Homo novus (or: novus homo, Latin for "new man"; plural homines novi) was the term in ancient Rome for a man who was the first in his family to serve in the Roman Senate or, more specifically, to be elected as consul. When a man entered public life on an unprecedented scale for a high communal office, then the term used was novus civis (plural: novi cives) or "new citizen".
In the Early Republic, tradition held that both Senate membership and the consulship were restricted to patricians. When plebeians gained the right to this office during the Conflict of the Orders, all newly elected plebeians were naturally novi homines. With time, novi homines became progressively rarer as some plebeian families became as entrenched in the Senate as their patrician colleagues. By the time of the First Punic War, it was already a sensation that novi homines were elected in two consecutive years (Gaius Fundanius Fundulus in 243 BC and Gaius Lutatius Catulus in 242 BC). In 63 BC, Cicero became the first novus homo in more than thirty years.
By the Late Republic, the distinction between the orders became less important. The consuls came from a new elite, the nobiles (noblemen), an artificial aristocracy of all who could demonstrate direct descent in the male line from a consul.
The literary theme of Homo novus, or "how the lowly born but inherently worthy man may properly rise to eminence in the world" was the topos of Seneca's influential Epistle XLIV. At the endpoint of Late Antiquity, it was likewise a subject in Boethius' Consolation of Philosophy (iii, vi). In the Middle Ages Dante's Convivio (book IV) and Petrarch's De remediis utriusque fortunae (I.16; II.5) take up the subject, and Chaucer's Wife of Bath's Tale.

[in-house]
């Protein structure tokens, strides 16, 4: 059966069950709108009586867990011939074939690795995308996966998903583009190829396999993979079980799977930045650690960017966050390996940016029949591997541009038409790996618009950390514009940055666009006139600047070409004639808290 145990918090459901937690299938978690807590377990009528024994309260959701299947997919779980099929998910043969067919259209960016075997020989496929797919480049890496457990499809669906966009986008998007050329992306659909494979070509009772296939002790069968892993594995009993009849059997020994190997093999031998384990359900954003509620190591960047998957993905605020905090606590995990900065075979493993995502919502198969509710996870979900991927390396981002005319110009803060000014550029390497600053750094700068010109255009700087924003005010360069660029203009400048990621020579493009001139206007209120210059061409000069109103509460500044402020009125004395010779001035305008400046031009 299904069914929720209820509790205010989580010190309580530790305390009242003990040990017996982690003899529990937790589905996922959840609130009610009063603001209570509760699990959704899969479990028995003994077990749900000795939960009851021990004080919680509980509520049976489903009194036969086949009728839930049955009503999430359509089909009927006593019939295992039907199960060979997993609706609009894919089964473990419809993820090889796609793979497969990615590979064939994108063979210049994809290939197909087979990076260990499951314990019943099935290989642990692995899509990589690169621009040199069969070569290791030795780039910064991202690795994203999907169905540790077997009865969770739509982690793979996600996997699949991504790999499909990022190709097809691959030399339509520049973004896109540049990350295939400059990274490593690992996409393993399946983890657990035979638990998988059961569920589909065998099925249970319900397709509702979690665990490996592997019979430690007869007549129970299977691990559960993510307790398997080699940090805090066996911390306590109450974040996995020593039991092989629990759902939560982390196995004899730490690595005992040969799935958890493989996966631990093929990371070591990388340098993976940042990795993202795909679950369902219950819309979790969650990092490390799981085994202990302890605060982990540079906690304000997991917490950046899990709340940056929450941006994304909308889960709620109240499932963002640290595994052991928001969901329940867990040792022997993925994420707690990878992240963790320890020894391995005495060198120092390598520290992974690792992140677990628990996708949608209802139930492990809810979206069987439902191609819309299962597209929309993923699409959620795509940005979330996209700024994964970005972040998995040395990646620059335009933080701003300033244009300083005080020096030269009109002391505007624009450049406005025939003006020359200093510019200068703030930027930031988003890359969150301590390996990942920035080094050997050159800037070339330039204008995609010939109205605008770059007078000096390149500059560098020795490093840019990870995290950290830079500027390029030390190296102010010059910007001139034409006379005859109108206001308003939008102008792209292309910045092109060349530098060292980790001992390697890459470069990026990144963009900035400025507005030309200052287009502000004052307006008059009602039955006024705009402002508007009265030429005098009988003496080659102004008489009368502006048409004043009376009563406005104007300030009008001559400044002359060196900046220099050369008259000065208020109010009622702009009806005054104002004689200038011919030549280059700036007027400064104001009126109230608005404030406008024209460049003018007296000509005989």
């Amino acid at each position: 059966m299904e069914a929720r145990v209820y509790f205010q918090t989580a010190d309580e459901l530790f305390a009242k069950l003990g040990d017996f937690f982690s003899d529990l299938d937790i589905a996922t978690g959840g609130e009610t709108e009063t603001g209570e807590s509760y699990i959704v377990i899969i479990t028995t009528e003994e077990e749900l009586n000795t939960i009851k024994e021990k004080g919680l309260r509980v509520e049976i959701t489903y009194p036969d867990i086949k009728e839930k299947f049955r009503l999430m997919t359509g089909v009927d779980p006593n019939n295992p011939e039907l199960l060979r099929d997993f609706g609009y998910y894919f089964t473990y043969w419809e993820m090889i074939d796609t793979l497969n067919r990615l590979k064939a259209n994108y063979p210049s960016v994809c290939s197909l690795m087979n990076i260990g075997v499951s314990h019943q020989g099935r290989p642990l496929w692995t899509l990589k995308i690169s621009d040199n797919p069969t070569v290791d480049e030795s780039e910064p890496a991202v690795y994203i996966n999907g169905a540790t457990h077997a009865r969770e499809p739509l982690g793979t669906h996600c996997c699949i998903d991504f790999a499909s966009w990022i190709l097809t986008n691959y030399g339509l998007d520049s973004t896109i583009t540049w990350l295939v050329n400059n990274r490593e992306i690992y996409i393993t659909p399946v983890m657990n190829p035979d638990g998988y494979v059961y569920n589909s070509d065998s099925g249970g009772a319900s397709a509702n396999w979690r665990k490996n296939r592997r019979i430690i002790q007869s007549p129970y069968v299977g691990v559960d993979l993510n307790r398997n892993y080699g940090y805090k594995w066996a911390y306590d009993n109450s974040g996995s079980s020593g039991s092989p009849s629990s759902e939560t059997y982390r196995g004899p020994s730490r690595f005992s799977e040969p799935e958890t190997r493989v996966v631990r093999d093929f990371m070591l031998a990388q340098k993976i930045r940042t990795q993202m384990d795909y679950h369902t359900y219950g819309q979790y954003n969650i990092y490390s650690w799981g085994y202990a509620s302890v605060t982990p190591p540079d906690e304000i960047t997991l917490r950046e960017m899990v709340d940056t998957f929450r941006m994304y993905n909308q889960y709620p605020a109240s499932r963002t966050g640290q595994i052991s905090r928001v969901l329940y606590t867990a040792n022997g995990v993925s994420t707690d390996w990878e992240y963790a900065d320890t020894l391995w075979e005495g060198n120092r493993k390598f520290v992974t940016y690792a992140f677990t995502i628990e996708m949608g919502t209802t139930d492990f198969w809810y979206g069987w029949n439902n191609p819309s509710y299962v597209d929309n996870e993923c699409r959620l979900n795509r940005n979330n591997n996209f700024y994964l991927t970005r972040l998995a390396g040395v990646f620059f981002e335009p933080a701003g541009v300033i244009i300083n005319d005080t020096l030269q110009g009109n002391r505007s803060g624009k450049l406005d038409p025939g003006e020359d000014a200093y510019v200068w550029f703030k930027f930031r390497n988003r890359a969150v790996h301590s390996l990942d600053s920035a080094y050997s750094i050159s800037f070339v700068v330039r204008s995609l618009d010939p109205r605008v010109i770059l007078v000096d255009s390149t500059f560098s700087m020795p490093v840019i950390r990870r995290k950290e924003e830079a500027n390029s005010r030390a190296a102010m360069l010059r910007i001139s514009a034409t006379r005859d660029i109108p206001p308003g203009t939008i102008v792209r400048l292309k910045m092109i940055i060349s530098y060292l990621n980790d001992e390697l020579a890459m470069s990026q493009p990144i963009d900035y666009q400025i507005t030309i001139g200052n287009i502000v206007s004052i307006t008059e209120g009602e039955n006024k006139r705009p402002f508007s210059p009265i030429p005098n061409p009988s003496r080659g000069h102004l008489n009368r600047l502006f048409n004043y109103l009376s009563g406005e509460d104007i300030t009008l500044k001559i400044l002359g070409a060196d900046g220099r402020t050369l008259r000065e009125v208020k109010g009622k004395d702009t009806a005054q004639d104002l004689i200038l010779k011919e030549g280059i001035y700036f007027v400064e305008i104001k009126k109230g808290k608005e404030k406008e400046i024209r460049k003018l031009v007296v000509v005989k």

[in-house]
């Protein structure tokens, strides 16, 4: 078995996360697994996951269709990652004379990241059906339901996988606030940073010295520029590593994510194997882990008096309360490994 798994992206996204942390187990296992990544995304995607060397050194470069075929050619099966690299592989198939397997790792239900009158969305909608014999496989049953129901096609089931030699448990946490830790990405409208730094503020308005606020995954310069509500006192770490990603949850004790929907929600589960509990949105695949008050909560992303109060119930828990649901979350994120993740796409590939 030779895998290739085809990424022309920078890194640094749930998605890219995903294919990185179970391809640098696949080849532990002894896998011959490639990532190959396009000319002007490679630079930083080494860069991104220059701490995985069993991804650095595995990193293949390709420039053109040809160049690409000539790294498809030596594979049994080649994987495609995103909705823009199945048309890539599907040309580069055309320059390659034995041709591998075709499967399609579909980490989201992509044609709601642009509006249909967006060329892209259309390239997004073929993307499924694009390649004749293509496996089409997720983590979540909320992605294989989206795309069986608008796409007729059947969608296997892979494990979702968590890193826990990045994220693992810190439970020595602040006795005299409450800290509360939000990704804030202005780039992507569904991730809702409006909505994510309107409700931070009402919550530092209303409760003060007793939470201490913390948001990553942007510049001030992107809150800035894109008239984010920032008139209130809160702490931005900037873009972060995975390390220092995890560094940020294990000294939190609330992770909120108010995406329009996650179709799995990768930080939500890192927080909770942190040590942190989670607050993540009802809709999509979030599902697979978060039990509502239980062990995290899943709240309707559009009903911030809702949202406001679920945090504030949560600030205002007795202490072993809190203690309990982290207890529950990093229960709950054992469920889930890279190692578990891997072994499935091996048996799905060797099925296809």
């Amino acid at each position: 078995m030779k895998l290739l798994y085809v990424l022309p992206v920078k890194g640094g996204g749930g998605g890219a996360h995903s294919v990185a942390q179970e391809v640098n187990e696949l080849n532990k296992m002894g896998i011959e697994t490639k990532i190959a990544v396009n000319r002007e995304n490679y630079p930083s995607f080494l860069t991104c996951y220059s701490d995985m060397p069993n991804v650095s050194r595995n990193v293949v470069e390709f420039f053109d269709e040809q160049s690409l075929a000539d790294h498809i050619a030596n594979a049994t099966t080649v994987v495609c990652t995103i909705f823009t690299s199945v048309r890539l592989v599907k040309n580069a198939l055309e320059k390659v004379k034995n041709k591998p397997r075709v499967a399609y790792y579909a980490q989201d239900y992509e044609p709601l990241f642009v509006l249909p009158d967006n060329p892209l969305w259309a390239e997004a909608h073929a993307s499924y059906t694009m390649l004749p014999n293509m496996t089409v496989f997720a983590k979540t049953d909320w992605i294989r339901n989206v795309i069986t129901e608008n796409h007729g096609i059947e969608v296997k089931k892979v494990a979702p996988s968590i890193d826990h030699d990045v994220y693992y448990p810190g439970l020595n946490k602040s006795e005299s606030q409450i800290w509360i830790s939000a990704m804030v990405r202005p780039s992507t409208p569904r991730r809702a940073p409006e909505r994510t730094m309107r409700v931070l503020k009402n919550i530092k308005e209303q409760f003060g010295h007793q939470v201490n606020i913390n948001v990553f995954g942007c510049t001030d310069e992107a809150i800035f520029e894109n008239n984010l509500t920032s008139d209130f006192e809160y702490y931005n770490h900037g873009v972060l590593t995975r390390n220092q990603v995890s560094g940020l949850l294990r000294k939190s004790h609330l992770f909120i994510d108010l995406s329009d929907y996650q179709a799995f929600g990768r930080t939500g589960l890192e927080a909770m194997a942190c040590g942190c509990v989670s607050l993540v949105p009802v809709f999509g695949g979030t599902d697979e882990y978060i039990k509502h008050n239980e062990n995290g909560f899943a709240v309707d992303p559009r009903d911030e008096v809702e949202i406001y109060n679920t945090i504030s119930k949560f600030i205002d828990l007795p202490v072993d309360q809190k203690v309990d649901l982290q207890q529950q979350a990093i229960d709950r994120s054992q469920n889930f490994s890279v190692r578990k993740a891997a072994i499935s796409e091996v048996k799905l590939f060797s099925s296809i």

The theme came naturally to Renaissance humanists who were often homines novi rising by their own wits in a network of noble courts that depended on the highly literate new men to run increasingly complicated chancelries and create the cultural propaganda that was a contemporary vehicle for noble fame, and that consequently offered a kind of intellectual cursus honorum. In the fifteenth century Buonaccorso da Montemagno's Dialogus de vera nobilitate treated of the "true nobility" inherent in the worthy individual; Poggio Bracciolini also wrote at length De nobilitate, stressing the Renaissance view of human responsibility and effectiveness that are at the heart of Humanism: sicut virtutis ita et nobilitatis sibi quisque existit auctor et opifex.
Briefer summaries of the theme were to be found in Francesco Patrizi, De institutionae republicae (VI.1), and in Rodrigo Sánchez de Arévalo's encyclopedic Speculum vitae humanae. In the sixteenth century these and new texts came to be widely printed and distributed. Sánchez de Arévalo's Speculum was first printed at Rome, 1468, and there are more than twenty fifteenth-century printings; German, French and Spanish translations were printed. The characters of Baldassare Castiglione's The Book of the Courtier (1528) discuss the requirement that a cortegiano be noble (I.XIV-XVI). This was translated into French, Spanish, English, Latin and other languages. Jerónimo Osório da Fonseca's De nobilitate (Lisbon 1542, and seven reprintings in the sixteenth century), stressing propria strennuitas ("one's own determined striving") received an English translation in 1576.
The Roman figure most often cited as an exemplum is Gaius Marius, whose speech of self-justification was familiar to readers from the set-piece in Sallust's Bellum Iugurthinum, 85; the most familiar format in the Renaissance treatises is a dialogue that contrasts the two sources of nobility, with the evidence weighted in favour of the "new man".
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